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Horse Purchase Agreement Explained

Horse Purchase Agreement Explained

Simple contracts protect everyone involved

Every horse owner knows the feeling.  You just picked up what you think is your perfect equine partner.  You spent months looking for this horse and you can’t wait to get him or her home.  But some might also know the feeling when the excitement quickly fades. You get home and realize…this is not the horse you remembered trying.  Perhaps “Ole Buddy” isn’t so kind and friendly now, and you’d like to know what recourse you have on the purchase.

Your options will hinge on the presence (or absence) of a horse sale contract or purchase agreement. Technically speaking, all sales of equines over $500 must be placed in writing to be enforceable, because of the Statute of Frauds.  Crooked horse dealers have existed for centuries, and it’s not uncommon for an experienced seller to take advantage of less-experienced buyers, selling them an animal they know cannot meet long-term expectations.

A purchase agreement for your new equine friend is a fairly simple legal agreement for an attorney to put together and can end up saving both parties in the long run by spelling things out at the outset of the sale.

What Should Go Into a Horse Purchase Contract?

Now that we have established why the existence of an equine purchase agreement is necessary, we should discuss some of the key items to be included in the contract. These are both for transparency and for the protection of the sale.  Some basic things to include are:

  • Name or registration information of the horse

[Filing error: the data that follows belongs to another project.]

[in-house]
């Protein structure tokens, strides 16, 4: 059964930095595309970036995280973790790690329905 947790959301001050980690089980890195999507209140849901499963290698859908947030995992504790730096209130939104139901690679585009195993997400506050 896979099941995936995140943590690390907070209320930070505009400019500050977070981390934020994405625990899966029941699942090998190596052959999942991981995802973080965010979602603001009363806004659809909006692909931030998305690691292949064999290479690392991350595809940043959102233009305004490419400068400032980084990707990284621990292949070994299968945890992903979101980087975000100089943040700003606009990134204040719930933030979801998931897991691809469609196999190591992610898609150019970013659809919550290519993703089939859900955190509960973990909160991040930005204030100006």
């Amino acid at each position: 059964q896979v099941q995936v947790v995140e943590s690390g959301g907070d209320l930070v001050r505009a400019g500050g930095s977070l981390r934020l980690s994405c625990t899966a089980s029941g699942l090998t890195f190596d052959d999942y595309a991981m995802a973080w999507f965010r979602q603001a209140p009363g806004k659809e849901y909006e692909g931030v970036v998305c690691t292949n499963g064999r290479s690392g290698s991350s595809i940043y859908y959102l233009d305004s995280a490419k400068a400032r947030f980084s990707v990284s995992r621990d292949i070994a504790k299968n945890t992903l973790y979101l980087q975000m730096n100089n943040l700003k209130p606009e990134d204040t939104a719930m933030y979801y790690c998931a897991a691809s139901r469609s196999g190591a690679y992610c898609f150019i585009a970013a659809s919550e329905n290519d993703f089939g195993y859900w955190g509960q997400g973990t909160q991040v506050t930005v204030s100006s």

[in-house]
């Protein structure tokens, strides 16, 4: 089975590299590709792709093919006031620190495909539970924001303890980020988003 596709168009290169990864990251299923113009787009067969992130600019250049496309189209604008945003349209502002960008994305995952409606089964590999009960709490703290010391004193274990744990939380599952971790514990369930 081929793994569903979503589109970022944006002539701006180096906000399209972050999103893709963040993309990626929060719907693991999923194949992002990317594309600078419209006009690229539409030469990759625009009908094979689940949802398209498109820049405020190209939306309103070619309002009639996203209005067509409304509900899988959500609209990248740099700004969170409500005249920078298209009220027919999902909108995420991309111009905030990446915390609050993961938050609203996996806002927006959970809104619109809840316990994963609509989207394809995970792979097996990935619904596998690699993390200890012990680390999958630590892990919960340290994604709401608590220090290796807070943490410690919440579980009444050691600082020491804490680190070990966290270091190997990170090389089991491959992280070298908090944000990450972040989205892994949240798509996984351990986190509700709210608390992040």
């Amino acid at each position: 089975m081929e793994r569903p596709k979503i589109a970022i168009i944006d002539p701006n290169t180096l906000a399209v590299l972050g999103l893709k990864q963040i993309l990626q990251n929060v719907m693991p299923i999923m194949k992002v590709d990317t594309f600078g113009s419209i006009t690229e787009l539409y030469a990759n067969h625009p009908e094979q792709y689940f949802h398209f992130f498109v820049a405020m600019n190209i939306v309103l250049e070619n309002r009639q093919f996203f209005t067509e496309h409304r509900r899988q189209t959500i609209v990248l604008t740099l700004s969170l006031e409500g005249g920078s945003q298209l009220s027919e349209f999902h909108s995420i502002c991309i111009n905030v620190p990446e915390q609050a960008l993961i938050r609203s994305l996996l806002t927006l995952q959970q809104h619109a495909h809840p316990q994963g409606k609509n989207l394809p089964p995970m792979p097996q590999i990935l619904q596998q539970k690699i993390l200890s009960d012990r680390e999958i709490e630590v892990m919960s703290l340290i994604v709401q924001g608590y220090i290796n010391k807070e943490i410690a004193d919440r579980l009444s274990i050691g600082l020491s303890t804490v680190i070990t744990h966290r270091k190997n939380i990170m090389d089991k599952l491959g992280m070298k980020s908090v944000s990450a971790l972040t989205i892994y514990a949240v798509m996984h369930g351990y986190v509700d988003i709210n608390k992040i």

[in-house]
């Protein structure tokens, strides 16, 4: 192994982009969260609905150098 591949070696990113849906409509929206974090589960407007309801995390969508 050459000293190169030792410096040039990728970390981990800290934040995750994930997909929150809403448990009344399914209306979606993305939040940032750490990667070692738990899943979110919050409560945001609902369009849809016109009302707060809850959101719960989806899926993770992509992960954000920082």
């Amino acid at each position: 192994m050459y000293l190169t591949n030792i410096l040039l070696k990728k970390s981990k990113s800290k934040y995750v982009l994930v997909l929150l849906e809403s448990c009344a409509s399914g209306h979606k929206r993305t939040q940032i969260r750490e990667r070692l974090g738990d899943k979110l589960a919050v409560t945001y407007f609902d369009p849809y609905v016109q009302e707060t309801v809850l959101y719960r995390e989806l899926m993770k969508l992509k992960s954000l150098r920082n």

• Age of the horse
  • Sex of the horse
  • Price and payment terms
  • Date of sale

Other things that should be discussed and then placed in writing are warranties related to the horse.  Because of the unpredictability of horses and other animals, most sellers choose to sell the horse “as is” with no guarantee.

Unfortunately, this means if you sign a sale agreement with the condition listed “as is” and the seller materially misrepresented the horse’s abilities or conditions, you are still stuck.

Good practice is detailing the ability, soundness, condition, and habits of the horse in the agreement, for both parties to agree to.  This protects the buyer from getting a horse that is not what they paid for, and this protects the seller from a buyer claiming misrepresentation because they had remorse even though the horse is everything they wanted initially.

Buying and selling a horse is a major investment that affects the well-being of both parties, and of the horse. While negotiating a purchase agreement for a horse doesn’t have to be lengthy, complicated, or difficult, it is a valuable part of the process to protect everyone involved. Consider contacting BB&C for all your horse purchase agreement needs.  With an experienced team of contract drafting attorneys who are well-versed in the unique needs of the equine industry, we can help make the process of bringing home your new friend with confidence and excitement.


The content of this blog is intended to be general and informational in nature. It is advertising material and is not intended to be, nor is it, legal advice to or for any particular person, case, or circumstance. Each situation is different, and you should consult an attorney if you have any questions about your situation.

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